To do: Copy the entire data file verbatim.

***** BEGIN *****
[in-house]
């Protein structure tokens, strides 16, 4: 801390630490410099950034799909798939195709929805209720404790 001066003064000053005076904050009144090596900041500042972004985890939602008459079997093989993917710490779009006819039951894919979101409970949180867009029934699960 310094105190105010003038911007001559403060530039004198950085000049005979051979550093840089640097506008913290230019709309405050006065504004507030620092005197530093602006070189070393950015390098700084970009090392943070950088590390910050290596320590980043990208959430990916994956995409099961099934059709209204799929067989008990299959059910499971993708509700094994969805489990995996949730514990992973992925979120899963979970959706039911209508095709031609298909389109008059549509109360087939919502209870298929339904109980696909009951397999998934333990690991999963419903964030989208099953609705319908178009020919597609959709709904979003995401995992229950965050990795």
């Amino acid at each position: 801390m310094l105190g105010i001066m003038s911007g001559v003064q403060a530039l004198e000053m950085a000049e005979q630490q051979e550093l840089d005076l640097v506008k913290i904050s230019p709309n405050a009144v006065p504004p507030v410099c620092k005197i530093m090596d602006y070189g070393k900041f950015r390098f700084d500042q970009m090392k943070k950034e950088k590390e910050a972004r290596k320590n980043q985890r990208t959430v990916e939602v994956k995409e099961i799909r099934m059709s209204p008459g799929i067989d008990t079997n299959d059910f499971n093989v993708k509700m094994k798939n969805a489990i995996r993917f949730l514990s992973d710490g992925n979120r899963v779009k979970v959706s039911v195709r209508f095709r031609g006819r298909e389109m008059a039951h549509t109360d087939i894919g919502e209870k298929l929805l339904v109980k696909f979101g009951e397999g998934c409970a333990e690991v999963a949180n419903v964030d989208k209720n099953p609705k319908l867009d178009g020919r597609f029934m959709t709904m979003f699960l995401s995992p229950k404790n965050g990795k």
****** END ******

[in-house]
């Protein structure tokens, strides 16, 4: 801390630490410099950034799909798939195709929805209720404790 001066003064000053005076904050009144090596900041500042972004985890939602008459079997093989993917710490779009006819039951894919979101409970949180867009029934699960 310094105190105010003038911007001559403060530039004198950085000049005979051979550093840089640097506008913290230019709309405050006065504004507030620092005197530093602006070189070393950015390098700084970009090392943070950088590390910050290596320590980043990208959430990916994956995409099961099934059709209204799929067989008990299959059910499971993708509700094994969805489990995996949730514990992973992925979120899963979970959706039911209508095709031609298909389109008059549509109360087939919502209870298929339904109980696909009951397999998934333990690991999963419903964030989208099953609705319908178009020919597609959709709904979003995401995992229950965050990795």
């Amino acid at each position: 801390m310094l105190g105010i001066m003038s911007g001559v003064q403060a530039l004198e000053m950085a000049e005979q630490q051979e550093l840089d005076l640097v506008k913290i904050s230019p709309n405050a009144v006065p504004p507030v410099c620092k005197i530093m090596d602006y070189g070393k900041f950015r390098f700084d500042q970009m090392k943070k950034e950088k590390e910050a972004r290596k320590n980043q985890r990208t959430v990916e939602v994956k995409e099961i799909r099934m059709s209204p008459g799929i067989d008990t079997n299959d059910f499971n093989v993708k509700m094994k798939n969805a489990i995996r993917f949730l514990s992973d710490g992925n979120r899963v779009k979970v959706s039911v195709r209508f095709r031609g006819r298909e389109m008059a039951h549509t109360d087939i894919g919502e209870k298929l929805l339904v109980k696909f979101g009951e397999g998934c409970a333990e690991v999963a949180n419903v964030d989208k209720n099953p609705k319908l867009d178009g020919r597609f029934m959709t709904m979003f699960l995401s995992p229950k404790n965050g990795k």